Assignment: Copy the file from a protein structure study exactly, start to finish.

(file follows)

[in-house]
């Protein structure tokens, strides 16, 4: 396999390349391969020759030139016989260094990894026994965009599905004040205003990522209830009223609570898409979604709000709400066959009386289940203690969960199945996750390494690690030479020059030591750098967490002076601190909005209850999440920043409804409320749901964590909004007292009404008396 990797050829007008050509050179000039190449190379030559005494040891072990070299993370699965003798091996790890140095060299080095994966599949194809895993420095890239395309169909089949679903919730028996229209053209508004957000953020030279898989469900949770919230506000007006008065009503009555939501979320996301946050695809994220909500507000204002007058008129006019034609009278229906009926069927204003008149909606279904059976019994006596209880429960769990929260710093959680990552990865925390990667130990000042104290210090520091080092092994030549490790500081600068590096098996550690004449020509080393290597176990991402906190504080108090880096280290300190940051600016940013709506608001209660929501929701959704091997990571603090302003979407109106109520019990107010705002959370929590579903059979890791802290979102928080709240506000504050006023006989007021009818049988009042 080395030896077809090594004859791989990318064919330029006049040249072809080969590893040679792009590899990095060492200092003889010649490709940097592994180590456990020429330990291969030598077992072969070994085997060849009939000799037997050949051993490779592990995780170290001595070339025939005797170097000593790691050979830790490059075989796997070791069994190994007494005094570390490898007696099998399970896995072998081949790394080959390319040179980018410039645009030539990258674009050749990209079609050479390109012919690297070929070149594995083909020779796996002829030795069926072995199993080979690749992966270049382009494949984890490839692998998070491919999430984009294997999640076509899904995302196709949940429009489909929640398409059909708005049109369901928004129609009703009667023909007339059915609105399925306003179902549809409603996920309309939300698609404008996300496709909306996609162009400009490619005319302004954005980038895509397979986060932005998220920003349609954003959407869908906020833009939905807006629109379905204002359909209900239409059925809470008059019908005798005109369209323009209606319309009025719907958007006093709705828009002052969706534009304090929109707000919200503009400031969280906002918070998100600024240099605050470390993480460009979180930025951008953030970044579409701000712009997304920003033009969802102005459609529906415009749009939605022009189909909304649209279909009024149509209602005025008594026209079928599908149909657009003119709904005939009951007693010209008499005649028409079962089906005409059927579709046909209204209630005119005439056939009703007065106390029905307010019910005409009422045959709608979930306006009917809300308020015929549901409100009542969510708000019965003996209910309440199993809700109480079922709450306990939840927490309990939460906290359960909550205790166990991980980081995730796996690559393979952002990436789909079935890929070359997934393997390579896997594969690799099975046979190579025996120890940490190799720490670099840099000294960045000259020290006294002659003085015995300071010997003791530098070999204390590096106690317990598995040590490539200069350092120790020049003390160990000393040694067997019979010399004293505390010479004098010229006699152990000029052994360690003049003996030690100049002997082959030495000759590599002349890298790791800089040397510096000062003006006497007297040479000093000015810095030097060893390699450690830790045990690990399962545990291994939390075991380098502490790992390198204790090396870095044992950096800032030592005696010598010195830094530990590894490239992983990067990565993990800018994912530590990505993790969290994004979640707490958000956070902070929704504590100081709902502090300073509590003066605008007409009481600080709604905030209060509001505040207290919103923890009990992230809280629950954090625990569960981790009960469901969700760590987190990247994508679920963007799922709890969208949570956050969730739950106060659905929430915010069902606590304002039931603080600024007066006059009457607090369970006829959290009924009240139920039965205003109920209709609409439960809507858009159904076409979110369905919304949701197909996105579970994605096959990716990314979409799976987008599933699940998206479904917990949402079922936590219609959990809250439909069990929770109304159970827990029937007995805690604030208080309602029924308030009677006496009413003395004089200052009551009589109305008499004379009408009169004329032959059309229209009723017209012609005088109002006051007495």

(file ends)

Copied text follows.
[in-house]
């Protein structure tokens, strides 16, 4: 396999390349391969020759030139016989260094990894026994965009599905004040205003990522209830009223609570898409979604709000709400066959009386289940203690969960199945996750390494690690030479020059030591750098967490002076601190909005209850999440920043409804409320749901964590909004007292009404008396 990797050829007008050509050179000039190449190379030559005494040891072990070299993370699965003798091996790890140095060299080095994966599949194809895993420095890239395309169909089949679903919730028996229209053209508004957000953020030279898989469900949770919230506000007006008065009503009555939501979320996301946050695809994220909500507000204002007058008129006019034609009278229906009926069927204003008149909606279904059976019994006596209880429960769990929260710093959680990552990865925390990667130990000042104290210090520091080092092994030549490790500081600068590096098996550690004449020509080393290597176990991402906190504080108090880096280290300190940051600016940013709506608001209660929501929701959704091997990571603090302003979407109106109520019990107010705002959370929590579903059979890791802290979102928080709240506000504050006023006989007021009818049988009042 080395030896077809090594004859791989990318064919330029006049040249072809080969590893040679792009590899990095060492200092003889010649490709940097592994180590456990020429330990291969030598077992072969070994085997060849009939000799037997050949051993490779592990995780170290001595070339025939005797170097000593790691050979830790490059075989796997070791069994190994007494005094570390490898007696099998399970896995072998081949790394080959390319040179980018410039645009030539990258674009050749990209079609050479390109012919690297070929070149594995083909020779796996002829030795069926072995199993080979690749992966270049382009494949984890490839692998998070491919999430984009294997999640076509899904995302196709949940429009489909929640398409059909708005049109369901928004129609009703009667023909007339059915609105399925306003179902549809409603996920309309939300698609404008996300496709909306996609162009400009490619005319302004954005980038895509397979986060932005998220920003349609954003959407869908906020833009939905807006629109379905204002359909209900239409059925809470008059019908005798005109369209323009209606319309009025719907958007006093709705828009002052969706534009304090929109707000919200503009400031969280906002918070998100600024240099605050470390993480460009979180930025951008953030970044579409701000712009997304920003033009969802102005459609529906415009749009939605022009189909909304649209279909009024149509209602005025008594026209079928599908149909657009003119709904005939009951007693010209008499005649028409079962089906005409059927579709046909209204209630005119005439056939009703007065106390029905307010019910005409009422045959709608979930306006009917809300308020015929549901409100009542969510708000019965003996209910309440199993809700109480079922709450306990939840927490309990939460906290359960909550205790166990991980980081995730796996690559393979952002990436789909079935890929070359997934393997390579896997594969690799099975046979190579025996120890940490190799720490670099840099000294960045000259020290006294002659003085015995300071010997003791530098070999204390590096106690317990598995040590490539200069350092120790020049003390160990000393040694067997019979010399004293505390010479004098010229006699152990000029052994360690003049003996030690100049002997082959030495000759590599002349890298790791800089040397510096000062003006006497007297040479000093000015810095030097060893390699450690830790045990690990399962545990291994939390075991380098502490790992390198204790090396870095044992950096800032030592005696010598010195830094530990590894490239992983990067990565993990800018994912530590990505993790969290994004979640707490958000956070902070929704504590100081709902502090300073509590003066605008007409009481600080709604905030209060509001505040207290919103923890009990992230809280629950954090625990569960981790009960469901969700760590987190990247994508679920963007799922709890969208949570956050969730739950106060659905929430915010069902606590304002039931603080600024007066006059009457607090369970006829959290009924009240139920039965205003109920209709609409439960809507858009159904076409979110369905919304949701197909996105579970994605096959990716990314979409799976987008599933699940998206479904917990949402079922936590219609959990809250439909069990929770109304159970827990029937007995805690604030208080309602029924308030009677006496009413003395004089200052009551009589109305008499004379009408009169004329032959059309229209009723017209012609005088109002006051007495």